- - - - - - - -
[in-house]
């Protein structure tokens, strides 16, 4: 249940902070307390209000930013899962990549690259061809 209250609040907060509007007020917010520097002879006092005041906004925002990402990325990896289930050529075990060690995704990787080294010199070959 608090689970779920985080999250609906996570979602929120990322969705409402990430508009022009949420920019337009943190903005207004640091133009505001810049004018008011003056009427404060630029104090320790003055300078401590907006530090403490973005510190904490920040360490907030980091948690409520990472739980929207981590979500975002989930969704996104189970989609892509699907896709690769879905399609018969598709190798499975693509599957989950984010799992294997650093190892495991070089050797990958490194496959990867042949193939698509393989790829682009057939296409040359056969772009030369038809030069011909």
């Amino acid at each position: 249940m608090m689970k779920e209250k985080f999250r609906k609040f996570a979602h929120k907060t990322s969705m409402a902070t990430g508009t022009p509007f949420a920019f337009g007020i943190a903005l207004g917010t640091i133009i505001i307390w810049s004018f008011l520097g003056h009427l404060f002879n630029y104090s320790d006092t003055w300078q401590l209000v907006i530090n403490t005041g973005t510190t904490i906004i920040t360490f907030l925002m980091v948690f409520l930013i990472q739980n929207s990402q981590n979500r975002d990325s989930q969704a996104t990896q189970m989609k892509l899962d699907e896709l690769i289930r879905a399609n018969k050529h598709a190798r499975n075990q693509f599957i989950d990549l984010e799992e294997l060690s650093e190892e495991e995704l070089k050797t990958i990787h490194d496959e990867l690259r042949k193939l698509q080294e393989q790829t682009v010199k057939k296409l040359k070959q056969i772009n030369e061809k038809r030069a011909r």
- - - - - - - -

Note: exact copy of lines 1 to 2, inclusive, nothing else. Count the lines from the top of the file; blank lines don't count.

[in-house]
């Protein structure tokens, strides 16, 4: 249940902070307390209000930013899962990549690259061809 209250609040907060509007007020917010520097002879006092005041906004925002990402990325990896289930050529075990060690995704990787080294010199070959 608090689970779920985080999250609906996570979602929120990322969705409402990430508009022009949420920019337009943190903005207004640091133009505001810049004018008011003056009427404060630029104090320790003055300078401590907006530090403490973005510190904490920040360490907030980091948690409520990472739980929207981590979500975002989930969704996104189970989609892509699907896709690769879905399609018969598709190798499975693509599957989950984010799992294997650093190892495991070089050797990958490194496959990867042949193939698509393989790829682009057939296409040359056969772009030369038809030069011909």